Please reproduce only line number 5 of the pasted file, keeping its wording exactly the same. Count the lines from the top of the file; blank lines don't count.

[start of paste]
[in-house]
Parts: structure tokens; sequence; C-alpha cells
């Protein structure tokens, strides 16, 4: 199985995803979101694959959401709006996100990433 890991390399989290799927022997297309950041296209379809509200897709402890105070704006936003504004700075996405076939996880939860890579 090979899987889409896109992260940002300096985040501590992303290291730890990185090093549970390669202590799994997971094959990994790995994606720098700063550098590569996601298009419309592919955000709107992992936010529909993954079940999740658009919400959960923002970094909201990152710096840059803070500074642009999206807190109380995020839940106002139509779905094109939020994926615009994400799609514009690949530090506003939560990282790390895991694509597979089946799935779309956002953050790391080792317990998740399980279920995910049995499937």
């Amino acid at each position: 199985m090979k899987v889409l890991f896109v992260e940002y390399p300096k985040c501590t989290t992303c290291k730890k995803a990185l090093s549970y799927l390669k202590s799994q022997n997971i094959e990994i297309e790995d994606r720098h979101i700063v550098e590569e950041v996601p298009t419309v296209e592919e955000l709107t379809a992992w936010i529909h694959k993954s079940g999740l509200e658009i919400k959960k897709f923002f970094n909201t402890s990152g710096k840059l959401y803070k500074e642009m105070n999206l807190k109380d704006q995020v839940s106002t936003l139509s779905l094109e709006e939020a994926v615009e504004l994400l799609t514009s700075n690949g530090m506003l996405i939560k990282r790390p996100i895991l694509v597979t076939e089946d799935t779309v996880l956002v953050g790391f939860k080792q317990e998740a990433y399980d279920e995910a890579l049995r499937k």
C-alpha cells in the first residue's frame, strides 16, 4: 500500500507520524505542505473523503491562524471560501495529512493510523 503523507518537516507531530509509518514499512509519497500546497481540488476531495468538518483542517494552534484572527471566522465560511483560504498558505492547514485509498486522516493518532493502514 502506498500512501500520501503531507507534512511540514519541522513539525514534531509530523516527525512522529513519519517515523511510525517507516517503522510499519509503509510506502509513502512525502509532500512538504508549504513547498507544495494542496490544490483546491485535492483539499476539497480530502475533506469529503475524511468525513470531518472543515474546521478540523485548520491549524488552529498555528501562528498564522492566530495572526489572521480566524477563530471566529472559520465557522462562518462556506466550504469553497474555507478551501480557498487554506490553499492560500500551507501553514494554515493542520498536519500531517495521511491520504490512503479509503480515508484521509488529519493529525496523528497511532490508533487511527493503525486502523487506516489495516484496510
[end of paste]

C-alpha cells in the first residue's frame, strides 16, 4: 500500500507520524505542505473523503491562524471560501495529512493510523 503523507518537516507531530509509518514499512509519497500546497481540488476531495468538518483542517494552534484572527471566522465560511483560504498558505492547514485509498486522516493518532493502514 502506498500512501500520501503531507507534512511540514519541522513539525514534531509530523516527525512522529513519519517515523511510525517507516517503522510499519509503509510506502509513502512525502509532500512538504508549504513547498507544495494542496490544490483546491485535492483539499476539497480530502475533506469529503475524511468525513470531518472543515474546521478540523485548520491549524488552529498555528501562528498564522492566530495572526489572521480566524477563530471566529472559520465557522462562518462556506466550504469553497474555507478551501480557498487554506490553499492560500500551507501553514494554515493542520498536519500531517495521511491520504490512503479509503480515508484521509488529519493529525496523528497511532490508533487511527493503525486502523487506516489495516484496510